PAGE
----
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  November 17, 2003

Ramadan Awareness Event Designed
To Debunk Negative Images

Although they hadn't all fasted since sunrise, members of the University and the local community shared a meal at sundown with the campus Muslim community during an event November 10 to raise awareness of Islam and the observances known as Ramadan.

Image: Shaikh Yusuf Estes

Shaikh Yusuf Estes speaks about "Moderation in Islam" during the fifth annual Ramadan Awareness Event in Rome Commons Ballroom November 10.

Photo by Dollie Harvey

More than 300 people attended the celebration in South Campus Ballroom, which included a recitation from the Quran, prayers facing the setting sun, and gracious hospitality.

"In celebrating the month of Ramadan, the ninth month of the Islamic lunar calendar," said Doaa Ammar, "Muslims fast from food, water, and all desires from sunrise to sunset, but really what we are doing is practicing humanity, self-discipline, respect, submission, obedience to one God, and peace among ourselves and others." Ammar is a sixth-semester management information systems major and co-vice president of the Muslim Students Association, which organized the event.

"Today, the media has told us that Muslims are hijackers, terrorists, kidnappers," she said. "But for those who look beyond the media propaganda that has shadowed the reputation of Islam, you will find a religion based on peace and submission to one Almighty God. A religion that does not differentiate between its followers in race, color, or ethnicity. A religion that embraces all people who submit to one God, and judges them only on the strength of their faith."

Shaikh Yusuf Estes, National Muslim Chaplain for American Muslims, was the keynote speaker for the event. Estes, a former federal prison chaplain, converted to Islam from Christianity 12 years ago and now travels nationwide spreading the word about Islam.

"Estes is about unity and understanding between people of different faiths and beliefs," said Ammar, who introduced him.

Estes' theme was moderation in Islam. "Moderation in all things - this is what Islam teaches," he said. "It is the basis of Islam."

As part of his work, Estes has founded a website about Islam, where people can post questions and comments. Some of these comments are insulting, he said, but some of those who set out to attack Islam go on to become Muslims. "That happened to me 12 years ago," he said.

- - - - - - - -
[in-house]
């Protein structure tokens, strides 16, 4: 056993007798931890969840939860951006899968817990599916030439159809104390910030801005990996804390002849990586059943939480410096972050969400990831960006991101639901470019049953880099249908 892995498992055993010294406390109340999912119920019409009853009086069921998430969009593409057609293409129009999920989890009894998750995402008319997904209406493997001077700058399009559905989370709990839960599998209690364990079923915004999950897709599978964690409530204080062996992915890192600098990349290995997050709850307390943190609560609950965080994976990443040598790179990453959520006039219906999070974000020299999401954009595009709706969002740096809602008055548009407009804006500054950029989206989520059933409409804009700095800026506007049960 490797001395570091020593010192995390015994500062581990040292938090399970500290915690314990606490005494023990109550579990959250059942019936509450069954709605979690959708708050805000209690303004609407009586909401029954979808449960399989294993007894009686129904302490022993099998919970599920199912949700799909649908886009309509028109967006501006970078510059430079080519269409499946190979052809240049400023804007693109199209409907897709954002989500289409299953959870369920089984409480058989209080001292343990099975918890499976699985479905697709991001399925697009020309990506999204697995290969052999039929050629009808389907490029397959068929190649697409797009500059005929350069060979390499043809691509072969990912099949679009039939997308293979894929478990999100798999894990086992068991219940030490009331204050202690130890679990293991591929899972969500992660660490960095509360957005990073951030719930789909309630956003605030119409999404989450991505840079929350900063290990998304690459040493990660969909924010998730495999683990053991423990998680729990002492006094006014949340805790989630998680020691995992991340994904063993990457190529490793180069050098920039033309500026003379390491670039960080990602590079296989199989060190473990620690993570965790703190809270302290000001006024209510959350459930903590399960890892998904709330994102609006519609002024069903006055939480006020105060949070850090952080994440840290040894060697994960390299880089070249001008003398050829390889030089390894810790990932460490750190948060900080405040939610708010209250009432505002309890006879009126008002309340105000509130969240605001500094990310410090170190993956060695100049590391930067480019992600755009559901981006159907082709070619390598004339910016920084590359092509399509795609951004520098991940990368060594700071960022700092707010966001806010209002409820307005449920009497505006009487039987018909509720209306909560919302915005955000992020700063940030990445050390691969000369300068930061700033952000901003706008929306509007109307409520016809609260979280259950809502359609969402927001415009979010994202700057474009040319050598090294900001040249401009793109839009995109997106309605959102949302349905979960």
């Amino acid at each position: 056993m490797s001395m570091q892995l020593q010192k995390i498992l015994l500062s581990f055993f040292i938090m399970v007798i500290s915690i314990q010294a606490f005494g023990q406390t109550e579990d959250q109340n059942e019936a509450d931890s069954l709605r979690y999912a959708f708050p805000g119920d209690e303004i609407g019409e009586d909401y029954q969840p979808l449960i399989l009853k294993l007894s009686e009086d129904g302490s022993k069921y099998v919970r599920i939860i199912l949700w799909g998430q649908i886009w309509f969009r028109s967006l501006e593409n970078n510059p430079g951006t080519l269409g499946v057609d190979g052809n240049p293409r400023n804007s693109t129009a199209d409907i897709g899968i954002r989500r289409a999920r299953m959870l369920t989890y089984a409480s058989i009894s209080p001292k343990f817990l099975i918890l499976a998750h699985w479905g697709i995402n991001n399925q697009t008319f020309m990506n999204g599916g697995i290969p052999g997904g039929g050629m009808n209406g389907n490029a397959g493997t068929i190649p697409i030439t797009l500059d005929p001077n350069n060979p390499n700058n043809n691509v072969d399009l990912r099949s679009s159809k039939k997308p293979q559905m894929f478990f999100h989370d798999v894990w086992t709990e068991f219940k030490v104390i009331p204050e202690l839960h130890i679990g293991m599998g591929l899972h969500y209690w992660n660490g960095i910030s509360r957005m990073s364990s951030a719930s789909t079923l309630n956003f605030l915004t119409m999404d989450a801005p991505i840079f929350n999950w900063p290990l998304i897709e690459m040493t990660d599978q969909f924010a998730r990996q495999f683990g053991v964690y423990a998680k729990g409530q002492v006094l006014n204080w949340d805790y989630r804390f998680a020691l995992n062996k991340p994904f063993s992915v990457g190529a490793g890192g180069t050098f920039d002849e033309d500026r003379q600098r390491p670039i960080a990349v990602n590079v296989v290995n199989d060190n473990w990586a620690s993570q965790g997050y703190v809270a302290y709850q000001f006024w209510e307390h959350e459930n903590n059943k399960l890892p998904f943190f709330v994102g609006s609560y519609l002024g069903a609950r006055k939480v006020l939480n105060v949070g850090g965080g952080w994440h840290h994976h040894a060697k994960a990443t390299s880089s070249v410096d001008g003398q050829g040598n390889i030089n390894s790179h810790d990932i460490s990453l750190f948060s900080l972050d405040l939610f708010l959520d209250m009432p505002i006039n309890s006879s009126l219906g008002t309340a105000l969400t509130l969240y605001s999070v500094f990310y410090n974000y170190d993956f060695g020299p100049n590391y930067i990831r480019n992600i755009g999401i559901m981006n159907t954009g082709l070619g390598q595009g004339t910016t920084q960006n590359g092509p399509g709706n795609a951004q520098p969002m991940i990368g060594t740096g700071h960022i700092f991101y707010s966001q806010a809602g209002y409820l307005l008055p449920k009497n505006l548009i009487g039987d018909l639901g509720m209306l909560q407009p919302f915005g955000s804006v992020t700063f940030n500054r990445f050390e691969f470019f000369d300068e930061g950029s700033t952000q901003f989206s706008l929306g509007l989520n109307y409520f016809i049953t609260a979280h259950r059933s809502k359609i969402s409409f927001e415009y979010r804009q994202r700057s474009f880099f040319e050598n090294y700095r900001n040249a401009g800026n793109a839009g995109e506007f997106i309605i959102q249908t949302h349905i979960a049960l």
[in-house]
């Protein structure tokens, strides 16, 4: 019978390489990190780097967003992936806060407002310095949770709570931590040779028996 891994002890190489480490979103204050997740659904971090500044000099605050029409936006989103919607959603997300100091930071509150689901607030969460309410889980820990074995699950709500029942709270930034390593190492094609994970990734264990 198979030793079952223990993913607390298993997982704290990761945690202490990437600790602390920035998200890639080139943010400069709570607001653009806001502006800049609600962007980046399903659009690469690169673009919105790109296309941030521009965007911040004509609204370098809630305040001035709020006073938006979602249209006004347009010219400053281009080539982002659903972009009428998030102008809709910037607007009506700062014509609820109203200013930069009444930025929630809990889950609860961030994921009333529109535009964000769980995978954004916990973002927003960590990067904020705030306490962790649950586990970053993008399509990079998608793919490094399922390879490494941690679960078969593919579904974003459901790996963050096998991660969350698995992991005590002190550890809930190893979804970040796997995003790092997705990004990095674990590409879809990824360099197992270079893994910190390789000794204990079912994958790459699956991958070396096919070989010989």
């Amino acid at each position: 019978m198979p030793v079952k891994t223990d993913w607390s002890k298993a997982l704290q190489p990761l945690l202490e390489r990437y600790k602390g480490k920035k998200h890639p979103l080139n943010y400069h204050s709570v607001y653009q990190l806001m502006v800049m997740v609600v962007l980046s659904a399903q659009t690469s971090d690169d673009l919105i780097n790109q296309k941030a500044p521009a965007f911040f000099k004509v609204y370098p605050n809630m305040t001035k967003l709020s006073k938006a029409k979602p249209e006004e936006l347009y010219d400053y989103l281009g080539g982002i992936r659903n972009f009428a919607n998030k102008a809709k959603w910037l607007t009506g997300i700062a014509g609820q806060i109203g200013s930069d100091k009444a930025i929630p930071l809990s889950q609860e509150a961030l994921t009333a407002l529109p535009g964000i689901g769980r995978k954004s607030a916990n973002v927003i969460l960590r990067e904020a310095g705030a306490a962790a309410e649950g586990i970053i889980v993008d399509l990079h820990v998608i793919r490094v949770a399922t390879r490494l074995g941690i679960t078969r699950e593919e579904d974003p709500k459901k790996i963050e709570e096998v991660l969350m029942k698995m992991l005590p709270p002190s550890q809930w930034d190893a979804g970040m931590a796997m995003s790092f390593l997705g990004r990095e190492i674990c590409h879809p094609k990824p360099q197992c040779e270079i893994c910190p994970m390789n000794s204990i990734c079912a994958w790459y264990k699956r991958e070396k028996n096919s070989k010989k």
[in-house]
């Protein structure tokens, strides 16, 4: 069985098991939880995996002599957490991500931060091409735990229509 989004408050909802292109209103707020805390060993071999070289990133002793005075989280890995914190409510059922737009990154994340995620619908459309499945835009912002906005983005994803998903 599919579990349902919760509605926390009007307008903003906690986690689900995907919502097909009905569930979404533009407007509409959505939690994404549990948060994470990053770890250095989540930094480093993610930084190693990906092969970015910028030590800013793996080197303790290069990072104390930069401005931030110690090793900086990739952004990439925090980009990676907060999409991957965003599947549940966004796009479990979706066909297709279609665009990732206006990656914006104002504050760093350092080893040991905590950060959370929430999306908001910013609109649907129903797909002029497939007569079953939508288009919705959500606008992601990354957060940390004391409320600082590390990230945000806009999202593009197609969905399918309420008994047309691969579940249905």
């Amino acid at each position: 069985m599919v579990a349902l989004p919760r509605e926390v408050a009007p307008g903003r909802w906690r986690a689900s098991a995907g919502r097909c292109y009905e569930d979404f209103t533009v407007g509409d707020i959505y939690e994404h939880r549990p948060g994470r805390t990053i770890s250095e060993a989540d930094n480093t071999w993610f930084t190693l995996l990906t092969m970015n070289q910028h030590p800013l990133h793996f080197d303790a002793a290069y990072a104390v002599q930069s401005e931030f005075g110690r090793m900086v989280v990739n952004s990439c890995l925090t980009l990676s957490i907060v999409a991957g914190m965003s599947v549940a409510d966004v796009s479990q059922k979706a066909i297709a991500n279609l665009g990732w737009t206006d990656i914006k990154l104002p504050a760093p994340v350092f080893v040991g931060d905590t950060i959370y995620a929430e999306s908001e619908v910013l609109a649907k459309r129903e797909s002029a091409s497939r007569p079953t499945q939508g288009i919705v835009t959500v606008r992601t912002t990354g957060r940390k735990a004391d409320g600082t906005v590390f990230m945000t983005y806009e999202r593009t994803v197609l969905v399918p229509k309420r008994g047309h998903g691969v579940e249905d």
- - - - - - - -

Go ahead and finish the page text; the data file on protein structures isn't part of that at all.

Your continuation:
Estes, who comes from Texas, used to be a Christian preacher until he met a man from Egypt, whom he tried to convert to Christianity . Instead, the Muslim converted him to Islam.

Mixing Arabic phrases with English, Estes analyzed the words Allah and Islam.

"The root of the word Allah is 'illah,' everything and anything that can be worshiped," he said, "mostly what people call God.

"The word 'Islam' is probably the most misunderstood of all words today around the world," he said.

"Islam" comes from the root "salaam" or "silm", he said, which has five meanings: surrender - to the commandments of Allah; submission - the acceptance of Allah's authority; obedience - to Allah's law; sincerity - acting with a clean heart; and peace.

"These are all part of moderation, fair balance," he said.

He said the Quran differs from some other holy books in that it is meant to be recited rather than read. "Today, there are over nine million human beings who have totally memorized it cover to cover, and over 80 percent of them are not Arabs and don't speak the Arabic language," he said.

Although many people in the West are critical of the status of women in Muslim society, Estes said that historically, when the religion began, it gave women some rights they did not previously have, such as the rights to own property and to inherit.

Addressing the right of a man to marry four wives under Islamic law - a topic many Westerners consider anathema - he said the Quran allows a man to marry up to four wives "only if he can treat them all exactly equally; otherwise, he can have only one." Estes commented that few Muslims have more than one wife.

He said there are significant similarities between some of the major world religions. "Many Christians and Jews have recognized the same things [as Muslims]," he said. "It's real sad when two great bodies of people can't come together and live in harmony and peace together, because we're all sons of Adam."